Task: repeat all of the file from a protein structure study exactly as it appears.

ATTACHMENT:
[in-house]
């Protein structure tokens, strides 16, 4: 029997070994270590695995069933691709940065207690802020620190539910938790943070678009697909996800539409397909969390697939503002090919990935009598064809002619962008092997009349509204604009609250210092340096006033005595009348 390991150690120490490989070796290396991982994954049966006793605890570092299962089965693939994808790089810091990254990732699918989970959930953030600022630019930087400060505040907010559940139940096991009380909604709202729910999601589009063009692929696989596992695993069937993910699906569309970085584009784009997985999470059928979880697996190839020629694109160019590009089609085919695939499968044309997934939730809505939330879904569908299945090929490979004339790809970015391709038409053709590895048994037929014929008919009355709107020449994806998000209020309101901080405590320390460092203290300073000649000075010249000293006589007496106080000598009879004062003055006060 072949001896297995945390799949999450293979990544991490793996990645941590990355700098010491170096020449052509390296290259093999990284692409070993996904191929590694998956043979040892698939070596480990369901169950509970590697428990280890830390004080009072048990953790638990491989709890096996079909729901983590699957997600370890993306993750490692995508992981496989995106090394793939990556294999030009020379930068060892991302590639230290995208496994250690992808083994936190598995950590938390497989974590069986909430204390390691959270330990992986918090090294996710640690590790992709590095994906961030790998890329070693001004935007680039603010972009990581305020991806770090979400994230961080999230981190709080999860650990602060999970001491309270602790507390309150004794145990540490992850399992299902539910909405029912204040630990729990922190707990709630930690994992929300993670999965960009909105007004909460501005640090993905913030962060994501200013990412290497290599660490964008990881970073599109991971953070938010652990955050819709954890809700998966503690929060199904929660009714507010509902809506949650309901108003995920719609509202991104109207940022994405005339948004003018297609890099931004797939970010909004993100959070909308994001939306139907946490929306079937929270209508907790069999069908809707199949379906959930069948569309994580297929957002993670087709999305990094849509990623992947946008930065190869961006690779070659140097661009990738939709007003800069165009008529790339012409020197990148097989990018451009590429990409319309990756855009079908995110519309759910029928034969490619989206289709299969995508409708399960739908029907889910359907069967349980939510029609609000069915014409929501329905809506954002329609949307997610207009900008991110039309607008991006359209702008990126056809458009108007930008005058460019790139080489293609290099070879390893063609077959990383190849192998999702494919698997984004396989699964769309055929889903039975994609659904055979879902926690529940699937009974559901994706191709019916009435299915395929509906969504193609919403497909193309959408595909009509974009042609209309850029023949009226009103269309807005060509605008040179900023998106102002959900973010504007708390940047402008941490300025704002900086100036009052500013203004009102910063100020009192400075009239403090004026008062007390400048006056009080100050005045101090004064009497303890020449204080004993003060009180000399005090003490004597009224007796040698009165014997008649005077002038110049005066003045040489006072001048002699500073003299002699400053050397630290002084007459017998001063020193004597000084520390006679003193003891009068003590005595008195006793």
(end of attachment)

[in-house]
């Protein structure tokens, strides 16, 4: 029997070994270590695995069933691709940065207690802020620190539910938790943070678009697909996800539409397909969390697939503002090919990935009598064809002619962008092997009349509204604009609250210092340096006033005595009348 390991150690120490490989070796290396991982994954049966006793605890570092299962089965693939994808790089810091990254990732699918989970959930953030600022630019930087400060505040907010559940139940096991009380909604709202729910999601589009063009692929696989596992695993069937993910699906569309970085584009784009997985999470059928979880697996190839020629694109160019590009089609085919695939499968044309997934939730809505939330879904569908299945090929490979004339790809970015391709038409053709590895048994037929014929008919009355709107020449994806998000209020309101901080405590320390460092203290300073000649000075010249000293006589007496106080000598009879004062003055006060 072949001896297995945390799949999450293979990544991490793996990645941590990355700098010491170096020449052509390296290259093999990284692409070993996904191929590694998956043979040892698939070596480990369901169950509970590697428990280890830390004080009072048990953790638990491989709890096996079909729901983590699957997600370890993306993750490692995508992981496989995106090394793939990556294999030009020379930068060892991302590639230290995208496994250690992808083994936190598995950590938390497989974590069986909430204390390691959270330990992986918090090294996710640690590790992709590095994906961030790998890329070693001004935007680039603010972009990581305020991806770090979400994230961080999230981190709080999860650990602060999970001491309270602790507390309150004794145990540490992850399992299902539910909405029912204040630990729990922190707990709630930690994992929300993670999965960009909105007004909460501005640090993905913030962060994501200013990412290497290599660490964008990881970073599109991971953070938010652990955050819709954890809700998966503690929060199904929660009714507010509902809506949650309901108003995920719609509202991104109207940022994405005339948004003018297609890099931004797939970010909004993100959070909308994001939306139907946490929306079937929270209508907790069999069908809707199949379906959930069948569309994580297929957002993670087709999305990094849509990623992947946008930065190869961006690779070659140097661009990738939709007003800069165009008529790339012409020197990148097989990018451009590429990409319309990756855009079908995110519309759910029928034969490619989206289709299969995508409708399960739908029907889910359907069967349980939510029609609000069915014409929501329905809506954002329609949307997610207009900008991110039309607008991006359209702008990126056809458009108007930008005058460019790139080489293609290099070879390893063609077959990383190849192998999702494919698997984004396989699964769309055929889903039975994609659904055979879902926690529940699937009974559901994706191709019916009435299915395929509906969504193609919403497909193309959408595909009509974009042609209309850029023949009226009103269309807005060509605008040179900023998106102002959900973010504007708390940047402008941490300025704002900086100036009052500013203004009102910063100020009192400075009239403090004026008062007390400048006056009080100050005045101090004064009497303890020449204080004993003060009180000399005090003490004597009224007796040698009165014997008649005077002038110049005066003045040489006072001048002699500073003299002699400053050397630290002084007459017998001063020193004597000084520390006679003193003891009068003590005595008195006793």